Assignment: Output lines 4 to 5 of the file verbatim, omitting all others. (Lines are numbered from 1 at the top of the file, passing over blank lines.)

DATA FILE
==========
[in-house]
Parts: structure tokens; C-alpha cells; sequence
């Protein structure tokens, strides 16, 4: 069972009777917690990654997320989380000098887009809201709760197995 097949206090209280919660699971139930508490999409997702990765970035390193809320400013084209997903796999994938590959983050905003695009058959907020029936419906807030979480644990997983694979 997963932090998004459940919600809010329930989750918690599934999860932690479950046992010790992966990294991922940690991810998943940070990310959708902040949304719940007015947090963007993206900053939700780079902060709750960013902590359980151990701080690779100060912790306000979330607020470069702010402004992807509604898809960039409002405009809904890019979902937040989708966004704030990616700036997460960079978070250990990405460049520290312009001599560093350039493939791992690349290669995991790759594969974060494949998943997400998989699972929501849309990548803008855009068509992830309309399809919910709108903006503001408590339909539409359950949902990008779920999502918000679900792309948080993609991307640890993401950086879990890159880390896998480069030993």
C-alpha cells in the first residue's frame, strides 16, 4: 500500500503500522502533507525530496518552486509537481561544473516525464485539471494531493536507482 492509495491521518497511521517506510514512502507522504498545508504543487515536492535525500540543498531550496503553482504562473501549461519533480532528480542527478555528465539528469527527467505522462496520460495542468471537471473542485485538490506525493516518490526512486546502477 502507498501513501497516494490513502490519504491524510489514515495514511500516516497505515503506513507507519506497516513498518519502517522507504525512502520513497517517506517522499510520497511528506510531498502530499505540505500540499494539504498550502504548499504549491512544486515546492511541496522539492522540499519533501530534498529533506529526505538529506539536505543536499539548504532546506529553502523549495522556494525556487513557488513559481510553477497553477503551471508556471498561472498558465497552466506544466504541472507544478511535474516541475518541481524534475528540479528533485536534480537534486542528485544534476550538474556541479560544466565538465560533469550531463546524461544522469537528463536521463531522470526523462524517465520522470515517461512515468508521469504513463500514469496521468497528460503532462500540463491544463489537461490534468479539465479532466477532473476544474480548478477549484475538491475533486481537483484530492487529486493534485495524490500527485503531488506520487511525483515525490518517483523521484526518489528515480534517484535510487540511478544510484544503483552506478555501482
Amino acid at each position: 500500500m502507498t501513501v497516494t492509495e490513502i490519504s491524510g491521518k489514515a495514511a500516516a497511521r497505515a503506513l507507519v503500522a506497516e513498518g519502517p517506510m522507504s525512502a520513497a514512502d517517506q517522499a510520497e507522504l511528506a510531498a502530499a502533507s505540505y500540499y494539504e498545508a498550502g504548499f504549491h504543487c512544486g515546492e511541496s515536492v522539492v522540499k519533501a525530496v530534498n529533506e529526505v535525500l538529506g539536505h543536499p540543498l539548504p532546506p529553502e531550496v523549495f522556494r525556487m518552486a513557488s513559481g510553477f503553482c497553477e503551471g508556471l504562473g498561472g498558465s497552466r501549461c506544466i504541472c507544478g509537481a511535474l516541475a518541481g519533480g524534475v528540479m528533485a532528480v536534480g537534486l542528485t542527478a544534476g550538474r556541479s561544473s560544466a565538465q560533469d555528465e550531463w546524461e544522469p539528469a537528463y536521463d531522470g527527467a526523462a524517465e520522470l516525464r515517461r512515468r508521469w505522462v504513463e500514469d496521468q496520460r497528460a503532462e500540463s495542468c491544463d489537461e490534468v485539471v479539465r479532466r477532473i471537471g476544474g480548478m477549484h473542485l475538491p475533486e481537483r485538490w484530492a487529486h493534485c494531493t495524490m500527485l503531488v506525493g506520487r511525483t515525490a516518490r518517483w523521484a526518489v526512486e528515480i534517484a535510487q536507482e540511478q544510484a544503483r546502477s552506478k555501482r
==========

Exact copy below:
C-alpha cells in the first residue's frame, strides 16, 4: 500500500503500522502533507525530496518552486509537481561544473516525464485539471494531493536507482 492509495491521518497511521517506510514512502507522504498545508504543487515536492535525500540543498531550496503553482504562473501549461519533480532528480542527478555528465539528469527527467505522462496520460495542468471537471473542485485538490506525493516518490526512486546502477 502507498501513501497516494490513502490519504491524510489514515495514511500516516497505515503506513507507519506497516513498518519502517522507504525512502520513497517517506517522499510520497511528506510531498502530499505540505500540499494539504498550502504548499504549491512544486515546492511541496522539492522540499519533501530534498529533506529526505538529506539536505543536499539548504532546506529553502523549495522556494525556487513557488513559481510553477497553477503551471508556471498561472498558465497552466506544466504541472507544478511535474516541475518541481524534475528540479528533485536534480537534486542528485544534476550538474556541479560544466565538465560533469550531463546524461544522469537528463536521463531522470526523462524517465520522470515517461512515468508521469504513463500514469496521468497528460503532462500540463491544463489537461490534468479539465479532466477532473476544474480548478477549484475538491475533486481537483484530492487529486493534485495524490500527485503531488506520487511525483515525490518517483523521484526518489528515480534517484535510487540511478544510484544503483552506478555501482
Amino acid at each position: 500500500m502507498t501513501v497516494t492509495e490513502i490519504s491524510g491521518k489514515a495514511a500516516a497511521r497505515a503506513l507507519v503500522a506497516e513498518g519502517p517506510m522507504s525512502a520513497a514512502d517517506q517522499a510520497e507522504l511528506a510531498a502530499a502533507s505540505y500540499y494539504e498545508a498550502g504548499f504549491h504543487c512544486g515546492e511541496s515536492v522539492v522540499k519533501a525530496v530534498n529533506e529526505v535525500l538529506g539536505h543536499p540543498l539548504p532546506p529553502e531550496v523549495f522556494r525556487m518552486a513557488s513559481g510553477f503553482c497553477e503551471g508556471l504562473g498561472g498558465s497552466r501549461c506544466i504541472c507544478g509537481a511535474l516541475a518541481g519533480g524534475v528540479m528533485a532528480v536534480g537534486l542528485t542527478a544534476g550538474r556541479s561544473s560544466a565538465q560533469d555528465e550531463w546524461e544522469p539528469a537528463y536521463d531522470g527527467a526523462a524517465e520522470l516525464r515517461r512515468r508521469w505522462v504513463e500514469d496521468q496520460r497528460a503532462e500540463s495542468c491544463d489537461e490534468v485539471v479539465r479532466r477532473i471537471g476544474g480548478m477549484h473542485l475538491p475533486e481537483r485538490w484530492a487529486h493534485c494531493t495524490m500527485l503531488v506525493g506520487r511525483t515525490a516518490r518517483w523521484a526518489v526512486e528515480i534517484a535510487q536507482e540511478q544510484a544503483r546502477s552506478k555501482r